Developmental psychologist Daphne Maurer can't imagine herself ever enjoying video games, and she worries about the impact of the interactive violence, but that hasn't stopped her prescribing first-person shooters to patients with visual impairments. In this interview with the Sydney Morning Herald, Maurer discusses her research, and her thoughts on why first person shooters in particular help patients.
"I'm a reader," said Maurer. "My husband and I don't have children. So computer games wouldn't be a part of our lives. I've never played one. I can't imagine enjoying playing one."
But after a study showed that gamers with normal, functional eye sight showed improvement after playing shooters, she wondered if it might also help the visually impaired.
"I couldn't help but wonder: If they helped the normally sighted, why not people with impairments? Also, I saw studies where enriched environments for rats improved aspects of vision damaged after early deprivation. Well, what's an enriched visual environment for a human? It might be a computer game. I thought, "Click, why not give it a try?
"We tested their vision for five hours. Because there's a learning curve to gaming, we supervised their play for another 10 hours. Then they went home with a loaded console and played for 10 hours a week, though never more than two hours at a time. At the end of a month, we tested their vision again. They all showed some improvement on a number of tasks. Some were seeing better with their better eye or with their worse eye — or with both. Most improved in their ability to see direction of motion. They could see smaller details. They were able to see things that are in lower contrast. We were elated. This was a sign that the sensory brain can change in adults."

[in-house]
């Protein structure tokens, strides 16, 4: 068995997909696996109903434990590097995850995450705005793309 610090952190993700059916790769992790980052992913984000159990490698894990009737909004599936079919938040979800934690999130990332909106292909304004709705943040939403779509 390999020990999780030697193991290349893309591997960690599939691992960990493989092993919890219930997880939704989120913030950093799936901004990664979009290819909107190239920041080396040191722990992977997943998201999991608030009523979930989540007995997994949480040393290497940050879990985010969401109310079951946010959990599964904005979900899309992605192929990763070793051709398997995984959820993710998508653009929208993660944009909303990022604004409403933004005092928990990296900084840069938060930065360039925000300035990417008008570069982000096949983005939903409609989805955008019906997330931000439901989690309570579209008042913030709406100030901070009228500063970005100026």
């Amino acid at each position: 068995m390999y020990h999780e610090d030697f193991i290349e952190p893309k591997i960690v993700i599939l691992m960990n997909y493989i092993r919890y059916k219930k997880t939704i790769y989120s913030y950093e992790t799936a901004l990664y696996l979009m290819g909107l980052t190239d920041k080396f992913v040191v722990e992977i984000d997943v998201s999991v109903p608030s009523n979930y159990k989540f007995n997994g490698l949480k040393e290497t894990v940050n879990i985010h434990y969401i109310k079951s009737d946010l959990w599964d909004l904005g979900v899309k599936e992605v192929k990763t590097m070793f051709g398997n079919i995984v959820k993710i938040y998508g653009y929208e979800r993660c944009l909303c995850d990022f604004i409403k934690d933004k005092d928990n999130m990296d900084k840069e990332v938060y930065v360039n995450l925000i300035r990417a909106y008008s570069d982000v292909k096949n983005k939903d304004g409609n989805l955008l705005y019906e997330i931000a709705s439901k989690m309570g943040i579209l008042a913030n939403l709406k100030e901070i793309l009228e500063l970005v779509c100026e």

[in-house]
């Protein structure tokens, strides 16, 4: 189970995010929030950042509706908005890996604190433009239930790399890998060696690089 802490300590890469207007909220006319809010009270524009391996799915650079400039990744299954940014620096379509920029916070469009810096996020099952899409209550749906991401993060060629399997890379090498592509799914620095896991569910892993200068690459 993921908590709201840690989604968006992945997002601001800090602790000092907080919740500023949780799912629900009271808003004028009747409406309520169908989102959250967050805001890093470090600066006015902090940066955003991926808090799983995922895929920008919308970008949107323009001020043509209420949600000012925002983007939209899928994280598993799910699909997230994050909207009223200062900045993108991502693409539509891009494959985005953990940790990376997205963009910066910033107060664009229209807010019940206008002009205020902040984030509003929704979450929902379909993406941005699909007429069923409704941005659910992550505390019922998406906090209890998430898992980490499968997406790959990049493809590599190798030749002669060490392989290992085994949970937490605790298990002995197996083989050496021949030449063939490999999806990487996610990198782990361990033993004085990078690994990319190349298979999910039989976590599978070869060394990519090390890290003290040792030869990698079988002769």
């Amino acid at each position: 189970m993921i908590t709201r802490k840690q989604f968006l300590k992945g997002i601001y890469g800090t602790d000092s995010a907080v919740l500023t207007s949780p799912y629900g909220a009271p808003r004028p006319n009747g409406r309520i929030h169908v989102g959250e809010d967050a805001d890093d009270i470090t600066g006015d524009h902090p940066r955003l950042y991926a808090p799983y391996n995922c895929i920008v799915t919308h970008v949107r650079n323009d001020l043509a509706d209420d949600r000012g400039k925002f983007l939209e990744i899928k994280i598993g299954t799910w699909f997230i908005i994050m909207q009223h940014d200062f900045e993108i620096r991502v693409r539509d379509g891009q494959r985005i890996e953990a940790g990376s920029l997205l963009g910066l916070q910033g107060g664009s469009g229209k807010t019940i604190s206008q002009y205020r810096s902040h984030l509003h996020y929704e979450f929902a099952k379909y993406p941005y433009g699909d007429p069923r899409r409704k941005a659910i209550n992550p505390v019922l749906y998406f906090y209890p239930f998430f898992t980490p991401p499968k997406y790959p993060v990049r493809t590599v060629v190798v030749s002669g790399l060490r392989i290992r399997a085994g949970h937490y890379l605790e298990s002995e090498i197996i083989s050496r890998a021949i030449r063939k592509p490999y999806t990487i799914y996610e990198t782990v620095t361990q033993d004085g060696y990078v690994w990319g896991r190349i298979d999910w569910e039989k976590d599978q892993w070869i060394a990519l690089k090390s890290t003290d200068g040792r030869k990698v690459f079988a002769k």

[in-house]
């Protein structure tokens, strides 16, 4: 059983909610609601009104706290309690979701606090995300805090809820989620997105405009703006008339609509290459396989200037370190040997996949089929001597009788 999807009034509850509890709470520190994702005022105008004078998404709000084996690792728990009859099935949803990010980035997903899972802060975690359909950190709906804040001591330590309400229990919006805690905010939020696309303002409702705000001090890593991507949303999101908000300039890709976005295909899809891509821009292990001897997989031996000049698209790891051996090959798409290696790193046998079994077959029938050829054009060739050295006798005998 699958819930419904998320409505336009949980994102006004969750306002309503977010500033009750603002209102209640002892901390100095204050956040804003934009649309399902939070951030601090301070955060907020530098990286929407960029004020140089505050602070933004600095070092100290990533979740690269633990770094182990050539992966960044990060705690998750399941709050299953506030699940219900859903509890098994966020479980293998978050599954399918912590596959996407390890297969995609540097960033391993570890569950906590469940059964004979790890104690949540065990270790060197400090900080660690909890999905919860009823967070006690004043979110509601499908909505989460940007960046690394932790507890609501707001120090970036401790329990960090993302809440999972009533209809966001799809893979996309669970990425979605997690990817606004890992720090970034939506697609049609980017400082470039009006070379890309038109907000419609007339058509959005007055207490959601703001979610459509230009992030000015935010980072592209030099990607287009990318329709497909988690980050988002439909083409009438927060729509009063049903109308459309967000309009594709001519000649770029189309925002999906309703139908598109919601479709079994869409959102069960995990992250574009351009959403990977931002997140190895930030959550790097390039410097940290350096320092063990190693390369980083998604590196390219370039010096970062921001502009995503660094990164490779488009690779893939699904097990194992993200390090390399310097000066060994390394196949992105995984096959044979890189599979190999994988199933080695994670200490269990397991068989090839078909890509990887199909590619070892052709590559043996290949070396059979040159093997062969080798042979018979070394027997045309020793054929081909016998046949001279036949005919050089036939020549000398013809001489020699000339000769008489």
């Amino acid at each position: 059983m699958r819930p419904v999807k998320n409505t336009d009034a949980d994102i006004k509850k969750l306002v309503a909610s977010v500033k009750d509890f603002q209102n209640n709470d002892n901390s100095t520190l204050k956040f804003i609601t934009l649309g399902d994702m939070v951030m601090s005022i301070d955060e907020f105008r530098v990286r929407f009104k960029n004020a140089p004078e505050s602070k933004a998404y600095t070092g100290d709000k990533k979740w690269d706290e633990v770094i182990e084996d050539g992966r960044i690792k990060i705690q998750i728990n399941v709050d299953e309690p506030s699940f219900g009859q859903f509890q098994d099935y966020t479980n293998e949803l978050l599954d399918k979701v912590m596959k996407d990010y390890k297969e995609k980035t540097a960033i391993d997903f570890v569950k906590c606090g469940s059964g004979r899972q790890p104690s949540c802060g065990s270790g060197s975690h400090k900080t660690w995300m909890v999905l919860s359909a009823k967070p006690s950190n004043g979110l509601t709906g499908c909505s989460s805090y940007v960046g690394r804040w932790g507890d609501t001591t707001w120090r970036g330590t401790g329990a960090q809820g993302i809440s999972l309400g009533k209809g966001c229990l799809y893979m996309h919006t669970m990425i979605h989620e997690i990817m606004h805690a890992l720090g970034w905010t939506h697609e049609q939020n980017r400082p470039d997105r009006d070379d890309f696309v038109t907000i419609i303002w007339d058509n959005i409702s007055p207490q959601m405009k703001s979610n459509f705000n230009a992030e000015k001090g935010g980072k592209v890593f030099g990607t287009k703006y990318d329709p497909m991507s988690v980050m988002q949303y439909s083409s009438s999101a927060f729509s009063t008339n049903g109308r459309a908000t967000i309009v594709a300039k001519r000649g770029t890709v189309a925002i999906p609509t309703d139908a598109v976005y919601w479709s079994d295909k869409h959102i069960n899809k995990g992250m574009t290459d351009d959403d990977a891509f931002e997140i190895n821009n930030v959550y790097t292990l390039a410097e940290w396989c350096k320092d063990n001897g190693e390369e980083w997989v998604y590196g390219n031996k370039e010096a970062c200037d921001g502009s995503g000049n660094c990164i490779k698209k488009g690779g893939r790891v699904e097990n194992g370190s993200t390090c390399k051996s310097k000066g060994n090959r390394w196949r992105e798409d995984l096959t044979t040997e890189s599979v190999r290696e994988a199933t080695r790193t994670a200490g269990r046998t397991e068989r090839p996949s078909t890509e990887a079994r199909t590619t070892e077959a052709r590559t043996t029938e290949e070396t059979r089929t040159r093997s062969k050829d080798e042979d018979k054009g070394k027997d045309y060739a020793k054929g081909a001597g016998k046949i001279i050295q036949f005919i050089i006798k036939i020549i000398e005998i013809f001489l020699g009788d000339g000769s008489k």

Bizarrely, other researchers tested for similar effects with Tetris, but found no improvement — there appears to be something about playing in the first person perspective that effects vision.
"You have to look at the screen, make a decision and push the joystick in the right direction," she said, referring to shooters specifically. "So you are not only sensing the world, you are acting on it. We know that combining vision and the motor system is most likely to be effective. Now, not all games do this. Other researchers have tried a game called "Tetris" with people with normal vision. It's not from the first-person perspective, and it is not fast-paced. They found it had no effect."
It's pretty incredible, and it's well worth heading to the original article for more information. Just be prepared for a slightly patronising line of questioning, and a little bit of ignorance. The important point it that the effects of video games on people with visual impairments is a real and positive thing. And that's awesome.